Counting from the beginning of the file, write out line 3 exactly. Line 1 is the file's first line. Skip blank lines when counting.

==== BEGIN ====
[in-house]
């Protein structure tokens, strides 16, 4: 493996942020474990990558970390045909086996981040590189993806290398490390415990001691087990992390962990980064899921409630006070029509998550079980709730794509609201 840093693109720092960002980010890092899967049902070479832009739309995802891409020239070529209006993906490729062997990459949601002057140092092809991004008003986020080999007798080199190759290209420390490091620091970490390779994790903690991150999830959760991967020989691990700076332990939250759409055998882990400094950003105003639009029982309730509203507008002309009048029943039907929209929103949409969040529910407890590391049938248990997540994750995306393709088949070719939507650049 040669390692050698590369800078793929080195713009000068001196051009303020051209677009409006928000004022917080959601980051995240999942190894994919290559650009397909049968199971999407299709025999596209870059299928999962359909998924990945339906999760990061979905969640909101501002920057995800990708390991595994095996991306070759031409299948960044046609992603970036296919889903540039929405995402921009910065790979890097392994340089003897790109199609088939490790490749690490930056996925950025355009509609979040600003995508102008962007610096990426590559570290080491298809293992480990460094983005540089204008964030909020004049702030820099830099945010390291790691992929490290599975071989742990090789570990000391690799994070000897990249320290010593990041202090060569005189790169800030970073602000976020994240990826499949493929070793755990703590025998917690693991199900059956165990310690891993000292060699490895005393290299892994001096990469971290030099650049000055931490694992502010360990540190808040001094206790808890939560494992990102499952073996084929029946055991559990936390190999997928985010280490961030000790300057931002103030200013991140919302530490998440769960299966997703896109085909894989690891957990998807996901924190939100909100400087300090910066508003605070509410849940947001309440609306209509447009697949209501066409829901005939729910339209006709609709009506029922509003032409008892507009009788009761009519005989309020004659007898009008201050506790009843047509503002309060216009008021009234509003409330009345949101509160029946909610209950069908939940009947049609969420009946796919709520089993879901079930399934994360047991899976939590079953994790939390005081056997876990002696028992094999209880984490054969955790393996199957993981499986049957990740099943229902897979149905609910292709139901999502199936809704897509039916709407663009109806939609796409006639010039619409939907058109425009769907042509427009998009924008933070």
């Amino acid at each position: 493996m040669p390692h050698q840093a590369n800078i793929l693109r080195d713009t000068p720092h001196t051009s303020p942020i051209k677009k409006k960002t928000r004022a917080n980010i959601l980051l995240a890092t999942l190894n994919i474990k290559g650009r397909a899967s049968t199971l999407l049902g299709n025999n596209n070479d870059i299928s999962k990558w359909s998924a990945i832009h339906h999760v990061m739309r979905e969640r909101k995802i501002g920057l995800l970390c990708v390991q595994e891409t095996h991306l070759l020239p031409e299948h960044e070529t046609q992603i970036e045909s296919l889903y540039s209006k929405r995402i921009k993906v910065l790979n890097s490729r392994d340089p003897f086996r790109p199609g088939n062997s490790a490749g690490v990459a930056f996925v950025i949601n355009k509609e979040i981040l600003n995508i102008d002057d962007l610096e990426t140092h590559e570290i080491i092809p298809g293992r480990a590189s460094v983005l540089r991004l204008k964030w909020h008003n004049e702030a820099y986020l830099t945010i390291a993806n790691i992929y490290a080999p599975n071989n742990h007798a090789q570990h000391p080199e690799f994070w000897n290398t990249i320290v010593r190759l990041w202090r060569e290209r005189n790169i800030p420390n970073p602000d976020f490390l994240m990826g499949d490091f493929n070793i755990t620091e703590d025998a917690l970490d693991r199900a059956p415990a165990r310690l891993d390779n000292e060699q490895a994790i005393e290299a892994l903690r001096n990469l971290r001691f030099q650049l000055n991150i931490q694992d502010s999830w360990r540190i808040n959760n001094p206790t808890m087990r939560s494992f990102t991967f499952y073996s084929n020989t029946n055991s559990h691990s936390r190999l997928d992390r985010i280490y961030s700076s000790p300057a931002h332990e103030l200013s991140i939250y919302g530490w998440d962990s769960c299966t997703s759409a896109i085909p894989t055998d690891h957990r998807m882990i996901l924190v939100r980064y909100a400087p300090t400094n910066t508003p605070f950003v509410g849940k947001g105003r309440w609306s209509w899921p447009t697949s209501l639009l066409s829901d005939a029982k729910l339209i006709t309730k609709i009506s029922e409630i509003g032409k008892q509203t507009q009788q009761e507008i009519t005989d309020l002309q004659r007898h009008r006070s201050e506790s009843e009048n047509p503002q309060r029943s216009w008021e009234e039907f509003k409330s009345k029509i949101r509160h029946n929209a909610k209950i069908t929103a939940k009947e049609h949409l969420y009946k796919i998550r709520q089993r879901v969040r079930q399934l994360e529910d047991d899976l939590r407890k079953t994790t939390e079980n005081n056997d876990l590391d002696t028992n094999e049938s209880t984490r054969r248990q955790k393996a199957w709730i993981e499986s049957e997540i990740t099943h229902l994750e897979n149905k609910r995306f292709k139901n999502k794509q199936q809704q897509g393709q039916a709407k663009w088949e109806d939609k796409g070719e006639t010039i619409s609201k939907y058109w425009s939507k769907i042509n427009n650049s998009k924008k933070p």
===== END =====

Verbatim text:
């Amino acid at each position: 493996m040669p390692h050698q840093a590369n800078i793929l693109r080195d713009t000068p720092h001196t051009s303020p942020i051209k677009k409006k960002t928000r004022a917080n980010i959601l980051l995240a890092t999942l190894n994919i474990k290559g650009r397909a899967s049968t199971l999407l049902g299709n025999n596209n070479d870059i299928s999962k990558w359909s998924a990945i832009h339906h999760v990061m739309r979905e969640r909101k995802i501002g920057l995800l970390c990708v390991q595994e891409t095996h991306l070759l020239p031409e299948h960044e070529t046609q992603i970036e045909s296919l889903y540039s209006k929405r995402i921009k993906v910065l790979n890097s490729r392994d340089p003897f086996r790109p199609g088939n062997s490790a490749g690490v990459a930056f996925v950025i949601n355009k509609e979040i981040l600003n995508i102008d002057d962007l610096e990426t140092h590559e570290i080491i092809p298809g293992r480990a590189s460094v983005l540089r991004l204008k964030w909020h008003n004049e702030a820099y986020l830099t945010i390291a993806n790691i992929y490290a080999p599975n071989n742990h007798a090789q570990h000391p080199e690799f994070w000897n290398t990249i320290v010593r190759l990041w202090r060569e290209r005189n790169i800030p420390n970073p602000d976020f490390l994240m990826g499949d490091f493929n070793i755990t620091e703590d025998a917690l970490d693991r199900a059956p415990a165990r310690l891993d390779n000292e060699q490895a994790i005393e290299a892994l903690r001096n990469l971290r001691f030099q650049l000055n991150i931490q694992d502010s999830w360990r540190i808040n959760n001094p206790t808890m087990r939560s494992f990102t991967f499952y073996s084929n020989t029946n055991s559990h691990s936390r190999l997928d992390r985010i280490y961030s700076s000790p300057a931002h332990e103030l200013s991140i939250y919302g530490w998440d962990s769960c299966t997703s759409a896109i085909p894989t055998d690891h957990r998807m882990i996901l924190v939100r980064y909100a400087p300090t400094n910066t508003p605070f950003v509410g849940k947001g105003r309440w609306s209509w899921p447009t697949s209501l639009l066409s829901d005939a029982k729910l339209i006709t309730k609709i009506s029922e409630i509003g032409k008892q509203t507009q009788q009761e507008i009519t005989d309020l002309q004659r007898h009008r006070s201050e506790s009843e009048n047509p503002q309060r029943s216009w008021e009234e039907f509003k409330s009345k029509i949101r509160h029946n929209a909610k209950i069908t929103a939940k009947e049609h949409l969420y009946k796919i998550r709520q089993r879901v969040r079930q399934l994360e529910d047991d899976l939590r407890k079953t994790t939390e079980n005081n056997d876990l590391d002696t028992n094999e049938s209880t984490r054969r248990q955790k393996a199957w709730i993981e499986s049957e997540i990740t099943h229902l994750e897979n149905k609910r995306f292709k139901n999502k794509q199936q809704q897509g393709q039916a709407k663009w088949e109806d939609k796409g070719e006639t010039i619409s609201k939907y058109w425009s939507k769907i042509n427009n650049s998009k924008k933070p």